Justice Undone: A Dream Denied

2012 Alexia Award of Excellence Project


This essay focuses on the effects of mass incarceration on African American communities and families in a "post-racial" America.


The War on Drugs has lead to the incarceration of millions of people. Between 1965 and 2000 the prison population in the United States swelled by 600 percent. There are currently more than 2 million people incarcerated in the United States. As astonishing as these current prison population figures are, they are also deceptive in that they mask the systematic targeting of poor black communities.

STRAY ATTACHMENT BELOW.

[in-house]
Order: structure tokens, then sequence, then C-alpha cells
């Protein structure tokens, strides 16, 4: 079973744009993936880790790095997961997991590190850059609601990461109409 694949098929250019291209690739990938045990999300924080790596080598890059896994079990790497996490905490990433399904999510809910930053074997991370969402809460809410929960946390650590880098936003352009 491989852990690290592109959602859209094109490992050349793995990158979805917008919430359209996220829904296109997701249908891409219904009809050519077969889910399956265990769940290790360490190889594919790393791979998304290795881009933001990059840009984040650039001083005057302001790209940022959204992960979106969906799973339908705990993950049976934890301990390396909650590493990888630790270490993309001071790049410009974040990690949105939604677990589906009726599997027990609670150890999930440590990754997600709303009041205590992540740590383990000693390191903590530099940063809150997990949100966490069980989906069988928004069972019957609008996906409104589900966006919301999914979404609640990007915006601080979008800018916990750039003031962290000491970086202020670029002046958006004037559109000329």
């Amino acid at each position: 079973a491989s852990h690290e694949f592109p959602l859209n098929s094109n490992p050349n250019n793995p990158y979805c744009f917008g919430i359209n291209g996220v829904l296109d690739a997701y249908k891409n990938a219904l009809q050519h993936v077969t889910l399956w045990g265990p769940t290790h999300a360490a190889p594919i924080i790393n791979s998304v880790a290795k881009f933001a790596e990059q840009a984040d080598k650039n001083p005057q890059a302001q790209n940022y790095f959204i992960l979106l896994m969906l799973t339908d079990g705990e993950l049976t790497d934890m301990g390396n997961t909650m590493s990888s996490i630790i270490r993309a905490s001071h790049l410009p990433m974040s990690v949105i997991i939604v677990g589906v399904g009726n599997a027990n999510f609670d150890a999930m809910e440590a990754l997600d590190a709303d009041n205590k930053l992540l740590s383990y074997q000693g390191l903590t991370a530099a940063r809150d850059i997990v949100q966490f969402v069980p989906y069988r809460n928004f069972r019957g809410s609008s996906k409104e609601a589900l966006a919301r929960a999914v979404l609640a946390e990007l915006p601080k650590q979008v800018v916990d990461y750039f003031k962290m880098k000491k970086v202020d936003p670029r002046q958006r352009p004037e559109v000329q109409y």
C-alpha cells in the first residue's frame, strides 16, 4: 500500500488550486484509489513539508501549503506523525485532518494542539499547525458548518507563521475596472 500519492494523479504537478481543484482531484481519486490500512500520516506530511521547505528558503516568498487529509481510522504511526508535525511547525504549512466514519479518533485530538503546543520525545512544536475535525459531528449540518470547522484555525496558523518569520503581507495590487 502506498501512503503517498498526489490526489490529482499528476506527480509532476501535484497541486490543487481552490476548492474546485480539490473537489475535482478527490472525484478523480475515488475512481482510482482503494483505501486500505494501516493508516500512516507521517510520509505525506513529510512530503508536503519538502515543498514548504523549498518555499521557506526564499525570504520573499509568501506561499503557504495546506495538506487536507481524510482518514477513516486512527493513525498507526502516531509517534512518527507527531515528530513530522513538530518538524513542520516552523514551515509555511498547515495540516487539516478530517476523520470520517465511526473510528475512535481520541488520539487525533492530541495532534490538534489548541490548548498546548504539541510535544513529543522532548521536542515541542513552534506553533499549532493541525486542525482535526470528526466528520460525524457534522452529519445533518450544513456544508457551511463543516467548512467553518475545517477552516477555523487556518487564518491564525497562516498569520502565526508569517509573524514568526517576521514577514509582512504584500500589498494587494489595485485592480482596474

Critics claim that the boom in U.S. prison population has gone unnoticed because the war on drugs has been fought primarily in African Americans communities. From this view, mass incarceration in America is just another system of racial oppression, which has roots in slavery and Jim Crow legislation. Since the start of the war on drugs more than 31 million people have been arrested for drug-related crimes. With this report, I have documented the cycle of incarceration that U.S. Drug War policies have created in the communities that inmates leave behind.

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